Annamite forests in Laos and Vietnam

The Annamite's Significance

The Annamites range, a rugged mountain chain on the border of Vietnam and Laos, harbors some of the world’s most threatened and least-known mammal species. Remarkably, several of these species were only recently discovered by science, including the Saola, a type of wild cattle and one of the rarest animals on earth, the Large-antlered Muntjac, and the Annamite Striped Rabbit. The Annamites are a hotspot for turtle diversity, with almost every species—whether softshell turtle, terrapin, or tortoise—being threatened with extinction. The mountain range is also of global importance for amphibian conservation with two amphibian centers of diversity at Nhoc Linh and Bidoup Nui Ba National Park.

Terrestrial mammals in the Annamites are threatened by intensive poaching through the ubiquitous setting of wire snares, while other forms of hunting target the turtles and amphibians. Poaching across the Annamites has emptied forests across the region. Without an unprecedented reduction in poaching, several Annamite endemics will go extinct in the near future. For some of the ultra-rare species, such as the Saola, Large-antlered Muntjac, Annamite Pond Turtle, and Swinhoe’s Giant Softshell Turtle, populations are already too low and fragmented to be viable, and intensive ex-situ management remains the last hope for survival.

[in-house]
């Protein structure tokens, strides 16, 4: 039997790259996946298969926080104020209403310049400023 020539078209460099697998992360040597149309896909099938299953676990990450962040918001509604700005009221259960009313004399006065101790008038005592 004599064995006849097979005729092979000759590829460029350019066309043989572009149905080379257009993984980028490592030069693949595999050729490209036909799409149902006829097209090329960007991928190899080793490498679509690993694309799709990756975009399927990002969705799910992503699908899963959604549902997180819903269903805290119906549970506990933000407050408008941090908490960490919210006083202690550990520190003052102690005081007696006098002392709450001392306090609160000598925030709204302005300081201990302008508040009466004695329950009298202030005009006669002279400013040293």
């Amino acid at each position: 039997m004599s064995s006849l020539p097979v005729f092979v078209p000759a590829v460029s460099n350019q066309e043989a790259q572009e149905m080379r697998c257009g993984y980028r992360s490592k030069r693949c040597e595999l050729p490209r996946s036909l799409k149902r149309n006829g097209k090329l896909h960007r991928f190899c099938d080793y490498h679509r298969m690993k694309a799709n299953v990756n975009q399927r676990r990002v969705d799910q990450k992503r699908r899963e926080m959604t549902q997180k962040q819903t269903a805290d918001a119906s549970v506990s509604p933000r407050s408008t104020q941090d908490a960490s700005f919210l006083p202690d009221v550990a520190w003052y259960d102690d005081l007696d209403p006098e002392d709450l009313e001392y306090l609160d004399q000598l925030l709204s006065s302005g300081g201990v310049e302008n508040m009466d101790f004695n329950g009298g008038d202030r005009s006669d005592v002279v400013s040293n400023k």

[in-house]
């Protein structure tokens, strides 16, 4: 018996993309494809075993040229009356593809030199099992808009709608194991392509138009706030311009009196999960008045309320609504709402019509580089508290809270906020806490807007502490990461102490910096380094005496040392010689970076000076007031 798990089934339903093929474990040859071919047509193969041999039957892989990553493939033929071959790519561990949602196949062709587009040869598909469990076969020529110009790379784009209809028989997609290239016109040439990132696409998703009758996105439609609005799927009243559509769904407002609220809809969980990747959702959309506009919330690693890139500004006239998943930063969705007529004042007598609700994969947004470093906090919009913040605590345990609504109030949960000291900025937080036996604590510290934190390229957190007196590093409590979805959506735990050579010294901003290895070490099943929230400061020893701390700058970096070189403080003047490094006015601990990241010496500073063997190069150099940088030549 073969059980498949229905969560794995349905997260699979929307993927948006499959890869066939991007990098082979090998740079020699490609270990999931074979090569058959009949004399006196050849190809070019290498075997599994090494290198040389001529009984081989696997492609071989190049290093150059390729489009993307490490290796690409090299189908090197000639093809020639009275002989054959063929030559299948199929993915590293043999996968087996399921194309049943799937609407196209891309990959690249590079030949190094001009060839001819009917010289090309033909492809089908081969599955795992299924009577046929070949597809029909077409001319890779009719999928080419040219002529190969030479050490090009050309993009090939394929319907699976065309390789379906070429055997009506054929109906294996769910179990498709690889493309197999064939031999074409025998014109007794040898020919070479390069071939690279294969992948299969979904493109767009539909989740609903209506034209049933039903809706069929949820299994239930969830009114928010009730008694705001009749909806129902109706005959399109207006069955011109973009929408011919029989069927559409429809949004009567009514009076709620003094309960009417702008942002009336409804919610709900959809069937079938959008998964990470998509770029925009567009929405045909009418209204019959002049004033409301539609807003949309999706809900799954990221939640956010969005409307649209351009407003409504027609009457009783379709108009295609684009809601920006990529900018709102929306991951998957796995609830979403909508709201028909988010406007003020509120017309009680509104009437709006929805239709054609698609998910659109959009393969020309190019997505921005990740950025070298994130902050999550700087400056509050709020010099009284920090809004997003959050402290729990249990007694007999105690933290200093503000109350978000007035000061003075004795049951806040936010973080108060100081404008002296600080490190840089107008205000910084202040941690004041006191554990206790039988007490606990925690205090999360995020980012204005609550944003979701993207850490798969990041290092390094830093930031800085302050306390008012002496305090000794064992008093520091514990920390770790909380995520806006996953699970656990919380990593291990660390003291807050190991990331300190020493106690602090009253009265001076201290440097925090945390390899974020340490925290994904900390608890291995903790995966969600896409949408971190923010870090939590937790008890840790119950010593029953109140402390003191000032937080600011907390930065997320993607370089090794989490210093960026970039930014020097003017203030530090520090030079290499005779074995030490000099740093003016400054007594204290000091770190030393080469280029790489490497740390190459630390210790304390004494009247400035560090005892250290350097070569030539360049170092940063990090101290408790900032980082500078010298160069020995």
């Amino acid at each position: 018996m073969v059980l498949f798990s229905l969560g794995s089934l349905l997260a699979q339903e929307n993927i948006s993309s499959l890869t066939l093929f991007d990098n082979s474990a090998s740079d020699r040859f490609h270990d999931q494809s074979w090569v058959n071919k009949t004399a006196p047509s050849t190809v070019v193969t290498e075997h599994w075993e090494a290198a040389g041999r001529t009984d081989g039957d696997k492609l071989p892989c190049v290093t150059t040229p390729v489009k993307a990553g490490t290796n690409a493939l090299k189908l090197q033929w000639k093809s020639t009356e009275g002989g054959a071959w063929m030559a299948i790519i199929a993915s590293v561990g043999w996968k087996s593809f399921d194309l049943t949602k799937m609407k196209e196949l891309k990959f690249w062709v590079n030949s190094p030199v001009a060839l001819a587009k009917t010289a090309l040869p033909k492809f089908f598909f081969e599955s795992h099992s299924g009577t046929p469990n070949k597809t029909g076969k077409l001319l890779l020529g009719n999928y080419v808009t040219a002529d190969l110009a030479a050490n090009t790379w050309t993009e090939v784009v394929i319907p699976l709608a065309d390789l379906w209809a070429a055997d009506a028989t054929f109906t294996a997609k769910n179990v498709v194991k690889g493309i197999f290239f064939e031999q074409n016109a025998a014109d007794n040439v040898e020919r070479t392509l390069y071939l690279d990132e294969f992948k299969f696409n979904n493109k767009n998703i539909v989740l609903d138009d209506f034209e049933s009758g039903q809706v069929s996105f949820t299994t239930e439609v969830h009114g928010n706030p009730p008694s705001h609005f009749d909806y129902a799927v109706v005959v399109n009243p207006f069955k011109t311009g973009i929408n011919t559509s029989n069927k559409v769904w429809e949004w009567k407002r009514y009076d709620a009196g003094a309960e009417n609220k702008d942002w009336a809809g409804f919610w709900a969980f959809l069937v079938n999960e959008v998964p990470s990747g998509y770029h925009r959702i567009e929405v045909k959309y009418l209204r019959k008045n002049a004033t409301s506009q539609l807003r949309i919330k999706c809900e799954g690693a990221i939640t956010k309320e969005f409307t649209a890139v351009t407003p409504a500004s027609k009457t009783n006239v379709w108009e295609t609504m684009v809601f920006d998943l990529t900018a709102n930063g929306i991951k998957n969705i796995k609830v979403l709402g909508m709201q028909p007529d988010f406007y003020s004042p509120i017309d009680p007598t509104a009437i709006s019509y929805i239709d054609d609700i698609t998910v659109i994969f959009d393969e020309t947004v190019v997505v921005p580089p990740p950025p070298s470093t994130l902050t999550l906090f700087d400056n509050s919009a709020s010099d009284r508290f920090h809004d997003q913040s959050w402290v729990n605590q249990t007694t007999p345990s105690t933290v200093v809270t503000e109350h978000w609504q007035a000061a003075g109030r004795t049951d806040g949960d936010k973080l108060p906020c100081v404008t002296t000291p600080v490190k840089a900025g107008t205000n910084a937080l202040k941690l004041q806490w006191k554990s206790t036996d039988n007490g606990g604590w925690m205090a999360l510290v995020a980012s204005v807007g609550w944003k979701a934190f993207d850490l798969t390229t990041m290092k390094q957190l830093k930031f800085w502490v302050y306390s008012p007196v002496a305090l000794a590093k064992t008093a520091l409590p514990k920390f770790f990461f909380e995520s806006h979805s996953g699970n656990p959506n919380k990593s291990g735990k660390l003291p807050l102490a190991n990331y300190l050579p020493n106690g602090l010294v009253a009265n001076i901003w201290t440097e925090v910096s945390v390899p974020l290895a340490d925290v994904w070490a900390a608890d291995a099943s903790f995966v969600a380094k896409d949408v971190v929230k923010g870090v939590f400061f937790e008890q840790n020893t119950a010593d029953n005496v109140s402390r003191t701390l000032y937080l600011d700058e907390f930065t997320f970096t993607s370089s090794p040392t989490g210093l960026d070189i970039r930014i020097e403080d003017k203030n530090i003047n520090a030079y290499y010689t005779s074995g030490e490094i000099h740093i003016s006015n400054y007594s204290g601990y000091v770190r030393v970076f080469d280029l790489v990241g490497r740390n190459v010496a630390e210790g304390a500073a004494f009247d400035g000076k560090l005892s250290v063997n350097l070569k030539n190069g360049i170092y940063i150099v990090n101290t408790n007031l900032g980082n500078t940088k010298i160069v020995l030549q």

(Top photo: Annamites Forest, photo by: Andrew Tilker)

Key Protected Areas of the Annamites

Map of the reserves in the annamite mountain range of Vietnam and Laos
Wild Facts
50+ unique ethnic groups recognized in the Annamites
The Saola has never been seen in the wild by a biologist.
The Silver-backed Chevrotain hasn’t been seen by scientists for almost three decades.
Annamite Mountains

(Photo by: Andrew Tilker)

Protecting the Annamites

To prevent the extinction of threatened Annamite endemics it is imperative that conservation stakeholders implement effective anti-poaching initiatives in key sites, establish baselines to enable robust monitoring within an adaptive management framework, and – for some critically endangered species – establish ex-situ populations. All of these components will involve capacity building for Vietnamese nationals.

Specific activities include:

  • Support targeted anti-poaching initiatives to ensure zero-poaching in GWC priority sites.
  • Community-driven management and conservation solutions to park management.
  • Systematic camera-trapping surveys in priority sites to establish population baselines and monitoring systems to evaluate conservation impact.
  • Research in wildlife criminology to understand the social, cultural, and economic drivers of snaring.
  • Mentoring of the next generation of Vietnamese conservation scientists and emerging national conservation organizations.
  • Establishing insurance populations and reintroduction programs for species on the edge of extinction.
  • Search for Silver-backed Chevrotain (Tragulus versicolor) as part of the Search for Lost Species.

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